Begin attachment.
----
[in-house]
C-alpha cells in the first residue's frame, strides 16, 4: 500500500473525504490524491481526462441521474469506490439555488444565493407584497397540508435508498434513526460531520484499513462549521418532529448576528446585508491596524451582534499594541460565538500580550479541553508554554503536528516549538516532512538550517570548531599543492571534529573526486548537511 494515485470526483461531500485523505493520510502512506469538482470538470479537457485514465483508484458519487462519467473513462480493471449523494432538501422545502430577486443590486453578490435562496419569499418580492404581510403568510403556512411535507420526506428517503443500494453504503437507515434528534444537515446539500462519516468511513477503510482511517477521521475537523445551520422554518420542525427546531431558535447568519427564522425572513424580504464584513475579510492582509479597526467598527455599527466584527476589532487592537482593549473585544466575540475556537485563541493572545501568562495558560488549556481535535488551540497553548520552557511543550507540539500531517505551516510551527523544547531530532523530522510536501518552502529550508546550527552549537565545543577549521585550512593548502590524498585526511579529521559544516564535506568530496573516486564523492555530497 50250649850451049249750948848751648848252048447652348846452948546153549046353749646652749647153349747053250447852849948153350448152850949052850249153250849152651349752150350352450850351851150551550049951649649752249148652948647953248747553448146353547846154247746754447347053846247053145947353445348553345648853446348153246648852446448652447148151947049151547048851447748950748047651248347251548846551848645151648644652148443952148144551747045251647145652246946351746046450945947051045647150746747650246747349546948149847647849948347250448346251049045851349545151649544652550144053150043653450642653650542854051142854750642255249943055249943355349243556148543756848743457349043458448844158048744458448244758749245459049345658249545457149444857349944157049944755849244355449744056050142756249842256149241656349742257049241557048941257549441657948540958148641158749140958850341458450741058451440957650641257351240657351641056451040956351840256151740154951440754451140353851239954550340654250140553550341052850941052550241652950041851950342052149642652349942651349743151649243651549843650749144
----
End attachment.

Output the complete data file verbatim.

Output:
[in-house]
C-alpha cells in the first residue's frame, strides 16, 4: 500500500473525504490524491481526462441521474469506490439555488444565493407584497397540508435508498434513526460531520484499513462549521418532529448576528446585508491596524451582534499594541460565538500580550479541553508554554503536528516549538516532512538550517570548531599543492571534529573526486548537511 494515485470526483461531500485523505493520510502512506469538482470538470479537457485514465483508484458519487462519467473513462480493471449523494432538501422545502430577486443590486453578490435562496419569499418580492404581510403568510403556512411535507420526506428517503443500494453504503437507515434528534444537515446539500462519516468511513477503510482511517477521521475537523445551520422554518420542525427546531431558535447568519427564522425572513424580504464584513475579510492582509479597526467598527455599527466584527476589532487592537482593549473585544466575540475556537485563541493572545501568562495558560488549556481535535488551540497553548520552557511543550507540539500531517505551516510551527523544547531530532523530522510536501518552502529550508546550527552549537565545543577549521585550512593548502590524498585526511579529521559544516564535506568530496573516486564523492555530497 50250649850451049249750948848751648848252048447652348846452948546153549046353749646652749647153349747053250447852849948153350448152850949052850249153250849152651349752150350352450850351851150551550049951649649752249148652948647953248747553448146353547846154247746754447347053846247053145947353445348553345648853446348153246648852446448652447148151947049151547048851447748950748047651248347251548846551848645151648644652148443952148144551747045251647145652246946351746046450945947051045647150746747650246747349546948149847647849948347250448346251049045851349545151649544652550144053150043653450642653650542854051142854750642255249943055249943355349243556148543756848743457349043458448844158048744458448244758749245459049345658249545457149444857349944157049944755849244355449744056050142756249842256149241656349742257049241557048941257549441657948540958148641158749140958850341458450741058451440957650641257351240657351641056451040956351840256151740154951440754451140353851239954550340654250140553550341052850941052550241652950041851950342052149642652349942651349743151649243651549843650749144